• Dear “Last Breath”: Maybe once you see how devastating and brutal this invasive non-native bird is to our native birds, you might think differently. I cannot be charmed by a House Sparrow that decapitates an incubating female bluebird or pecks the eyes out of bluebird or other native young’s eyes and heads until they are a bloody pulp inside a nest. Sorry, but I cannot agree with you. This bird is not a native sparrow–it’s overpopulated all over the world, and if they are taking away nesting sites from native species and is murdering native birds, they cannot be allowed to reproduce inside manmade housing. All the bluebird societies and the North American Bluebird Society will disagree with you on this. Of course, you have your own opinion, and I cannot tell you not to have your own opinion. Do you have respect for the Cornell Lab of Ornithology? This is what they have to say about invasive species, such as the House Sparrow and the European Starling: might want to see the damage here (WARNING: graphic photos), and read up from the most respected bluebirding site on the net:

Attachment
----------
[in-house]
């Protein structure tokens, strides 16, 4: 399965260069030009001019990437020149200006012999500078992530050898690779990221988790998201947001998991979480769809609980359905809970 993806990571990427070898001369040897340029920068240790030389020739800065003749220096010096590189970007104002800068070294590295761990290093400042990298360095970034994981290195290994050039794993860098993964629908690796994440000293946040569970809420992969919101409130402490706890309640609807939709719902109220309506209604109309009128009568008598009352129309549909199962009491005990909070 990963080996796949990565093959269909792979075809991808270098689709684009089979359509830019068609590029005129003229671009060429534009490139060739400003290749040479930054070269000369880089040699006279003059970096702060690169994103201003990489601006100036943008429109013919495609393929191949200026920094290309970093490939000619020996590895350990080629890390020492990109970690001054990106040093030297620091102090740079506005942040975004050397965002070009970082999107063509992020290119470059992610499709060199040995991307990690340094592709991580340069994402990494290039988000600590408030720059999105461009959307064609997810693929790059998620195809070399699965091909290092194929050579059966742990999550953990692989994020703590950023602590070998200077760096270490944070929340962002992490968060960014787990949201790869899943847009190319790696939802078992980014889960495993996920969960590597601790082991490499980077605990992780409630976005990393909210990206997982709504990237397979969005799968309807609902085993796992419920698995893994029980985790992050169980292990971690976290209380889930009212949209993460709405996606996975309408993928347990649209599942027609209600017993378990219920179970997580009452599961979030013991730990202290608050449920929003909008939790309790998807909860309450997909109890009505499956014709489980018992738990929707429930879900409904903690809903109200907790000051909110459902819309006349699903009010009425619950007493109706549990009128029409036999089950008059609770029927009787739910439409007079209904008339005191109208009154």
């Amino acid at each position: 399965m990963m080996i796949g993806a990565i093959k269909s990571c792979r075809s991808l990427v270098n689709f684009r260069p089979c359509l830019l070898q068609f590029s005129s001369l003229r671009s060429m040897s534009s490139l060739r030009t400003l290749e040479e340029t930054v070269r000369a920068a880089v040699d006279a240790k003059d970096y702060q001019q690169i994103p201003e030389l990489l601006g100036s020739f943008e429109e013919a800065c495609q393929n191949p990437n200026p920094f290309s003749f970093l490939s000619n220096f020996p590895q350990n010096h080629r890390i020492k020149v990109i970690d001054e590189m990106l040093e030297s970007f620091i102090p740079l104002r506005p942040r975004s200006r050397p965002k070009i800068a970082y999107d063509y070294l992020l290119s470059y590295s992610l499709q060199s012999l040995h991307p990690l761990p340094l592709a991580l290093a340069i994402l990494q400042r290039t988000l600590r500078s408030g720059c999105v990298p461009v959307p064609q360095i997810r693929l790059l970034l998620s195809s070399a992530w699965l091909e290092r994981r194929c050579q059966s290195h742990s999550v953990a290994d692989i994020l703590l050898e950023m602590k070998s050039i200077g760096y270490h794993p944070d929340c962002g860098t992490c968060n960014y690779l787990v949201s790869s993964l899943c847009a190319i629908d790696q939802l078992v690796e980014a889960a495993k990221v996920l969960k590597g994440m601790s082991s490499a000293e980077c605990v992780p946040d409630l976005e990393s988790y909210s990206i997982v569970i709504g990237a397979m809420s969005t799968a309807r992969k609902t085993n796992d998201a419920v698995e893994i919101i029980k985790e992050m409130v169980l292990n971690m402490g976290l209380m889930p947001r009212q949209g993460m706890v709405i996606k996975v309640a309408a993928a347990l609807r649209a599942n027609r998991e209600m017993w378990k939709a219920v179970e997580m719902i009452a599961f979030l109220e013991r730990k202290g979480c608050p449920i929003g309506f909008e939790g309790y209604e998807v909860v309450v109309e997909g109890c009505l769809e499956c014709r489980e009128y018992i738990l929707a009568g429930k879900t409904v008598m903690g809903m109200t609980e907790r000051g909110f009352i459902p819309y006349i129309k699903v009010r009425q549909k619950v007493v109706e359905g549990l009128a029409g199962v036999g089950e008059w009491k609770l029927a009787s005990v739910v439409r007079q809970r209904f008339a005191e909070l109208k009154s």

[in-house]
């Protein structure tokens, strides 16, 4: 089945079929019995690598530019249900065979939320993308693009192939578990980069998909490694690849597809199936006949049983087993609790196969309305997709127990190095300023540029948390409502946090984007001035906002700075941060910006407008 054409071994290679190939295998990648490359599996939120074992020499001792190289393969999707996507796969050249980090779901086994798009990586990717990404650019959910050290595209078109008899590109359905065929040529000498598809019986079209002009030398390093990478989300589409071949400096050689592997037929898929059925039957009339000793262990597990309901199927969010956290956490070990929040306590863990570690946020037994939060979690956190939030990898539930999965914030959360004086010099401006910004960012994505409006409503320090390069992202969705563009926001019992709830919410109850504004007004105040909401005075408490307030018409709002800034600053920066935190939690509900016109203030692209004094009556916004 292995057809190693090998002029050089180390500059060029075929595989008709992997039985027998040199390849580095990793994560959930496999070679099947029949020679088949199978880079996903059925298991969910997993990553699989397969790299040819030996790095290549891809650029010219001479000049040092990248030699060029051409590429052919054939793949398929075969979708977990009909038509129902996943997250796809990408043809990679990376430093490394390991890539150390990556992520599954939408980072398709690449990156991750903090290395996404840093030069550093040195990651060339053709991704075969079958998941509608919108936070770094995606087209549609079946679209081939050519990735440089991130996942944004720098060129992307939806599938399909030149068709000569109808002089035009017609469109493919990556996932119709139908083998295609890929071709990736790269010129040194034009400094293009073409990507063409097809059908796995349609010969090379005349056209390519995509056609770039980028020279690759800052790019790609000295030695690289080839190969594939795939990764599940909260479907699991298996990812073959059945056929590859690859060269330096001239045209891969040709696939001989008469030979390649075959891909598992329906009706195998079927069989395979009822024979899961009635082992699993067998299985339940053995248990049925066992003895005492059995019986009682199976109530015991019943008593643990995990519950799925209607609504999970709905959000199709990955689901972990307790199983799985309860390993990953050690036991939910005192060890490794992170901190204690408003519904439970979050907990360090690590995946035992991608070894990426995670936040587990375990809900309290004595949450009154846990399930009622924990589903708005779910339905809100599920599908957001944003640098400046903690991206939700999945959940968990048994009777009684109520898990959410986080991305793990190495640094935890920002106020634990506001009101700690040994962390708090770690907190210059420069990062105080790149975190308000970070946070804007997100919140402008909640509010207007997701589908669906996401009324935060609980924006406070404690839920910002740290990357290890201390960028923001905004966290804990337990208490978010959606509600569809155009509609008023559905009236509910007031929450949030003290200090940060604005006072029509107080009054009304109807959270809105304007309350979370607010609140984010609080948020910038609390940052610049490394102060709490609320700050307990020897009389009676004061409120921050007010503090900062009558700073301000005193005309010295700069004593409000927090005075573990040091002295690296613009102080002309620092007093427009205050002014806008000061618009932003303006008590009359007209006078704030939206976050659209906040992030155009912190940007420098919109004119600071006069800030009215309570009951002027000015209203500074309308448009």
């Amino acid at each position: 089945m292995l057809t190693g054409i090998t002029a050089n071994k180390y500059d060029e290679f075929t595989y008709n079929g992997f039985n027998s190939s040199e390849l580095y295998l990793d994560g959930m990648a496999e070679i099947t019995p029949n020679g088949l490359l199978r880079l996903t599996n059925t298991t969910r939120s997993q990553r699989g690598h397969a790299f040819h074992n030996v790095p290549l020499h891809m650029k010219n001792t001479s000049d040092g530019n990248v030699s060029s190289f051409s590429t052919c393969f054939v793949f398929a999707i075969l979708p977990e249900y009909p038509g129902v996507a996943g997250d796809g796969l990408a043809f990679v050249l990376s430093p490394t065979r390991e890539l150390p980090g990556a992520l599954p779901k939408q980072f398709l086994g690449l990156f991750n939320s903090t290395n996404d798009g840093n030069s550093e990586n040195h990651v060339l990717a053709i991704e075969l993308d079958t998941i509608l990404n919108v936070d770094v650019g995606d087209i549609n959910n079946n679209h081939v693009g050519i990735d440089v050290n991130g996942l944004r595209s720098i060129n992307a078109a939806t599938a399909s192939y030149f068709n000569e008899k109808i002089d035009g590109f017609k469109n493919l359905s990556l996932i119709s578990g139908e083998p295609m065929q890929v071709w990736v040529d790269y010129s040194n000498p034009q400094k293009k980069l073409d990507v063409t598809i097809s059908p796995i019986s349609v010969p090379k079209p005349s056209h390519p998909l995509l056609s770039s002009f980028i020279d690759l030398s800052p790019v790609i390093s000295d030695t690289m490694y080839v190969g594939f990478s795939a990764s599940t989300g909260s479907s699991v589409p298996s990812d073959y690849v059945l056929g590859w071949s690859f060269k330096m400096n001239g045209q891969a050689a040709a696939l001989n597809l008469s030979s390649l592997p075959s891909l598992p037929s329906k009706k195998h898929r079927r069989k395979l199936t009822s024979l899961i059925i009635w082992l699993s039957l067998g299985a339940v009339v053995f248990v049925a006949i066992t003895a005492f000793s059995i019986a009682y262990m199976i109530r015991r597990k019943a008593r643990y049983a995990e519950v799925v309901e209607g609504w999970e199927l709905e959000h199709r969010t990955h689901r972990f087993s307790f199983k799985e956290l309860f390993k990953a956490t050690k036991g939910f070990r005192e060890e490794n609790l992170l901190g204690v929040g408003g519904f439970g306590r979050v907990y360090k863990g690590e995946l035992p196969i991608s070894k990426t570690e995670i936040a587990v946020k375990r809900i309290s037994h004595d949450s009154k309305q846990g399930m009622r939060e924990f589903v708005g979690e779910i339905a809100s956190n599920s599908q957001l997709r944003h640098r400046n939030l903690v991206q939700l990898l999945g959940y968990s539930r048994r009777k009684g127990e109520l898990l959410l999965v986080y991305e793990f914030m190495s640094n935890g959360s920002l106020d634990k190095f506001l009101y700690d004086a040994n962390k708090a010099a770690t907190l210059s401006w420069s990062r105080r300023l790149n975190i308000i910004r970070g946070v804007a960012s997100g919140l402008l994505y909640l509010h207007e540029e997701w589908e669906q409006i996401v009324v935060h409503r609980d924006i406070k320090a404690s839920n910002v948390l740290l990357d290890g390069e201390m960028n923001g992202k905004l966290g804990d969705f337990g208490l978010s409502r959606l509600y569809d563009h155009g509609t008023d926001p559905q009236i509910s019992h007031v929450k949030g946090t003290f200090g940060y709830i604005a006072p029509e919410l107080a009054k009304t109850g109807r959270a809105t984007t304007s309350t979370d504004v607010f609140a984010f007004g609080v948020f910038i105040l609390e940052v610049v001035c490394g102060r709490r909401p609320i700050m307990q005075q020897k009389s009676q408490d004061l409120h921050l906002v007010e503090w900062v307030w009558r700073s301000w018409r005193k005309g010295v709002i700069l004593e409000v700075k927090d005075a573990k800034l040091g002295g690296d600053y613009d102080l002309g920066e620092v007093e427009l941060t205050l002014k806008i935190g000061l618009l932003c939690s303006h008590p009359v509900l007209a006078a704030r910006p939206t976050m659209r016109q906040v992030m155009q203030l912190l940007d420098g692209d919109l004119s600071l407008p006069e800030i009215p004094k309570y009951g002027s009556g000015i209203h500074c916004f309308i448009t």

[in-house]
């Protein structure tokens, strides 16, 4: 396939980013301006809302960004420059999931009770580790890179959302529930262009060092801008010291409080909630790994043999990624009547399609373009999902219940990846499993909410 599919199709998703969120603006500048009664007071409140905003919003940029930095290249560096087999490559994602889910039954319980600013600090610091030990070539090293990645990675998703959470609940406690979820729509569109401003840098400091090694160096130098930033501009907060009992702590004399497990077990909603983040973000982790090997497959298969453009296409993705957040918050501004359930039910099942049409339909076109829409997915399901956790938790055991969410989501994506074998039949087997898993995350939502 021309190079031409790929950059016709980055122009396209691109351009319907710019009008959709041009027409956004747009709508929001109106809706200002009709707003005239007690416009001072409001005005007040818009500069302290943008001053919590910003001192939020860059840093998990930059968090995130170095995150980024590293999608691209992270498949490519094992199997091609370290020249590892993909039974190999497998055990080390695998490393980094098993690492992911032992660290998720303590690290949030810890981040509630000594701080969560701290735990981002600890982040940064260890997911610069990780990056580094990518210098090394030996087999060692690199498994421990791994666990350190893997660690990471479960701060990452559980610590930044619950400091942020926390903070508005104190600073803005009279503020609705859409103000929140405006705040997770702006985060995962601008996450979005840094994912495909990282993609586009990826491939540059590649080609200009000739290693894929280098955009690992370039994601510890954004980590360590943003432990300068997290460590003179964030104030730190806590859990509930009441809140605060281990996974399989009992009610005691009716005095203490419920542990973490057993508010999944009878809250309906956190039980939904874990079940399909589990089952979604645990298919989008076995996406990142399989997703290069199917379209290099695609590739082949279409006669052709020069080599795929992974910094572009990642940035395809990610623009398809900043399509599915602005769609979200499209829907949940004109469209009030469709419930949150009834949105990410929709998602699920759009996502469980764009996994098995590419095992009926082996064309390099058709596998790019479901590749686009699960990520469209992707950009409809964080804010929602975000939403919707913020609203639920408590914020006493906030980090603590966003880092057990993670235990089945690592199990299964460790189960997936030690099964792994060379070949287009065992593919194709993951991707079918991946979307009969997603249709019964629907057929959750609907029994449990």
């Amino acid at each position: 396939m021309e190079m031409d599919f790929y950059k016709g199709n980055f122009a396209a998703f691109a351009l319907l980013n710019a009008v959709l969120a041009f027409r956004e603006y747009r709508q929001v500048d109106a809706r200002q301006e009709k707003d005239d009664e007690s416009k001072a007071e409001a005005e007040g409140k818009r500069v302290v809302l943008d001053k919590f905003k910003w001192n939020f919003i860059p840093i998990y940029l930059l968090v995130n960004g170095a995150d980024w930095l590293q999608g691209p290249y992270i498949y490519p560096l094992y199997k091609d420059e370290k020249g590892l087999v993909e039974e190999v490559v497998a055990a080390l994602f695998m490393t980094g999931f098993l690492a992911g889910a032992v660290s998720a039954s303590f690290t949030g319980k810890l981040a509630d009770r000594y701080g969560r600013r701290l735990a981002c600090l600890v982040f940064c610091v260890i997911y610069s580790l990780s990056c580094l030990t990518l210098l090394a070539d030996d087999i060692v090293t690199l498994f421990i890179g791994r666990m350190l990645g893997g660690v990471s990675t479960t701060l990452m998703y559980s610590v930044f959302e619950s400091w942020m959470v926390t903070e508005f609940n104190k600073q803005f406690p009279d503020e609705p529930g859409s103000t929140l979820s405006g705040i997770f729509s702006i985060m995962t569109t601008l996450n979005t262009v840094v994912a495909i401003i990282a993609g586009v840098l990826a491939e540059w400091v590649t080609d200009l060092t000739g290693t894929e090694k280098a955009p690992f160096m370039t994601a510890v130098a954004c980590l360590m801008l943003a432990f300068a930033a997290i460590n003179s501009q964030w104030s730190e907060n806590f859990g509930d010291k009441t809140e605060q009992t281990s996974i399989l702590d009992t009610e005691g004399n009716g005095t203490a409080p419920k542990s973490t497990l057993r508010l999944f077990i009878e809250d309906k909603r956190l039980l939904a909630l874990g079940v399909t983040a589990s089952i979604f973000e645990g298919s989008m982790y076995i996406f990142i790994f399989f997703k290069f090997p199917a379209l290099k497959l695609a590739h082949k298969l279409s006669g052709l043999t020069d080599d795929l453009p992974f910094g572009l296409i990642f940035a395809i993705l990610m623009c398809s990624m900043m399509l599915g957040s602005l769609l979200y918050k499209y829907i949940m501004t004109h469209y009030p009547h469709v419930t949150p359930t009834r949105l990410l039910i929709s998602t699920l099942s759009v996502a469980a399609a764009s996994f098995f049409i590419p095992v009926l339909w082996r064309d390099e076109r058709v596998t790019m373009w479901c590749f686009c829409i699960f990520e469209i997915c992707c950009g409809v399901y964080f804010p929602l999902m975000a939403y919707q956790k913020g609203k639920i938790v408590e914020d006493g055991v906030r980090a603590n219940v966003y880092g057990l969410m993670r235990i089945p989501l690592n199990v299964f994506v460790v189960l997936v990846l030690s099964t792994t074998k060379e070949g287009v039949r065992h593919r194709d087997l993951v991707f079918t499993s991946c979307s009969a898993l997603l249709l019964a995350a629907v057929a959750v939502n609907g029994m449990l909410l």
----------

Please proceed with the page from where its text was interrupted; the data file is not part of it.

3. I’m glad you like the sad bird picture at the top of your post. My wife drew this for a friend. It is from her sympathy greeting card. If possible, please post a credit for her work, her name, Tessla Queen, or a link back to the website.

  4. Garages and farm buildings can effectively be blocked to sparrows by hanging plastic strips (10 – 15 cm wide) the full-length of open doorways. In livestock shelters, attach used net wraps with tacks or pieces of lath to the upper structures to prevent roosting.
    Richard Roberts

  5. We have just been invaded by the sparrows who are playing havoc with the swallows that we built houses for. Rats indeed.